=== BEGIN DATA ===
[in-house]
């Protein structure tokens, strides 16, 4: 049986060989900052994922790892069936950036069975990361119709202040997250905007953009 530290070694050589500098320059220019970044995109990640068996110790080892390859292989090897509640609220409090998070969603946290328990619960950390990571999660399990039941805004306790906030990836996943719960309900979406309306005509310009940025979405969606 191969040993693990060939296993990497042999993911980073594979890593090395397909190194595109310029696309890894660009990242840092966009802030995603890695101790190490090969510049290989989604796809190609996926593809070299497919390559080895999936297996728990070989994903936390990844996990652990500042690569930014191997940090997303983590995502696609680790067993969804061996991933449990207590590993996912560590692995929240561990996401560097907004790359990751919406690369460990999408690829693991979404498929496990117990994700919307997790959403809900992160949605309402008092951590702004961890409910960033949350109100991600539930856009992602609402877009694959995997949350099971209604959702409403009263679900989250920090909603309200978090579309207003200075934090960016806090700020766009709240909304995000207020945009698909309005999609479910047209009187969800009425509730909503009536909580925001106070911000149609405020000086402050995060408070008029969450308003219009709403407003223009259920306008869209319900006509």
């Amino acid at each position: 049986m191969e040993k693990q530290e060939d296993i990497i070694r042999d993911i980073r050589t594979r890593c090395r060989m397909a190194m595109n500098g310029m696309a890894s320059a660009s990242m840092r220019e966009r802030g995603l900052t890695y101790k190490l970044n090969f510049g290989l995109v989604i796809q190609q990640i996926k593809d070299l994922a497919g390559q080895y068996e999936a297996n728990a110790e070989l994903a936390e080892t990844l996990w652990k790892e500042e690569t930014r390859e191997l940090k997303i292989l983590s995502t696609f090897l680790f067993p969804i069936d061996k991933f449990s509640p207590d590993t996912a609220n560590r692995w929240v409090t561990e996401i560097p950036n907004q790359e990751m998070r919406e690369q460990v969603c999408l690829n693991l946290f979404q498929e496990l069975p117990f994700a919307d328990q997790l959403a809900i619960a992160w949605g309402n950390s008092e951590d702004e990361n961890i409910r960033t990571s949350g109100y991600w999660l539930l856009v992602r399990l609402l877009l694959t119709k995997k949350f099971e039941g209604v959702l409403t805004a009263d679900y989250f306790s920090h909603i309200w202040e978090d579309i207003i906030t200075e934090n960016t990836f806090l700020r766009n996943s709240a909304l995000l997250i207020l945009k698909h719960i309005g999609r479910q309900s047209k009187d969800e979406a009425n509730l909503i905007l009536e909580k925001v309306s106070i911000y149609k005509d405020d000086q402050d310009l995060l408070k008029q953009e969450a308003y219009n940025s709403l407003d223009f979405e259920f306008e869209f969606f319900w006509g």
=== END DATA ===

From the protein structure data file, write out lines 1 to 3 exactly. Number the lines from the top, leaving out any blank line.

[in-house]
């Protein structure tokens, strides 16, 4: 049986060989900052994922790892069936950036069975990361119709202040997250905007953009 530290070694050589500098320059220019970044995109990640068996110790080892390859292989090897509640609220409090998070969603946290328990619960950390990571999660399990039941805004306790906030990836996943719960309900979406309306005509310009940025979405969606 191969040993693990060939296993990497042999993911980073594979890593090395397909190194595109310029696309890894660009990242840092966009802030995603890695101790190490090969510049290989989604796809190609996926593809070299497919390559080895999936297996728990070989994903936390990844996990652990500042690569930014191997940090997303983590995502696609680790067993969804061996991933449990207590590993996912560590692995929240561990996401560097907004790359990751919406690369460990999408690829693991979404498929496990117990994700919307997790959403809900992160949605309402008092951590702004961890409910960033949350109100991600539930856009992602609402877009694959995997949350099971209604959702409403009263679900989250920090909603309200978090579309207003200075934090960016806090700020766009709240909304995000207020945009698909309005999609479910047209009187969800009425509730909503009536909580925001106070911000149609405020000086402050995060408070008029969450308003219009709403407003223009259920306008869209319900006509």
């Amino acid at each position: 049986m191969e040993k693990q530290e060939d296993i990497i070694r042999d993911i980073r050589t594979r890593c090395r060989m397909a190194m595109n500098g310029m696309a890894s320059a660009s990242m840092r220019e966009r802030g995603l900052t890695y101790k190490l970044n090969f510049g290989l995109v989604i796809q190609q990640i996926k593809d070299l994922a497919g390559q080895y068996e999936a297996n728990a110790e070989l994903a936390e080892t990844l996990w652990k790892e500042e690569t930014r390859e191997l940090k997303i292989l983590s995502t696609f090897l680790f067993p969804i069936d061996k991933f449990s509640p207590d590993t996912a609220n560590r692995w929240v409090t561990e996401i560097p950036n907004q790359e990751m998070r919406e690369q460990v969603c999408l690829n693991l946290f979404q498929e496990l069975p117990f994700a919307d328990q997790l959403a809900i619960a992160w949605g309402n950390s008092e951590d702004e990361n961890i409910r960033t990571s949350g109100y991600w999660l539930l856009v992602r399990l609402l877009l694959t119709k995997k949350f099971e039941g209604v959702l409403t805004a009263d679900y989250f306790s920090h909603i309200w202040e978090d579309i207003i906030t200075e934090n960016t990836f806090l700020r766009n996943s709240a909304l995000l997250i207020l945009k698909h719960i309005g999609r479910q309900s047209k009187d969800e979406a009425n509730l909503i905007l009536e909580k925001v309306s106070i911000y149609k005509d405020d000086q402050d310009l995060l408070k008029q953009e969450a308003y219009n940025s709403l407003d223009f979405e259920f306008e869209f969606f319900w006509g």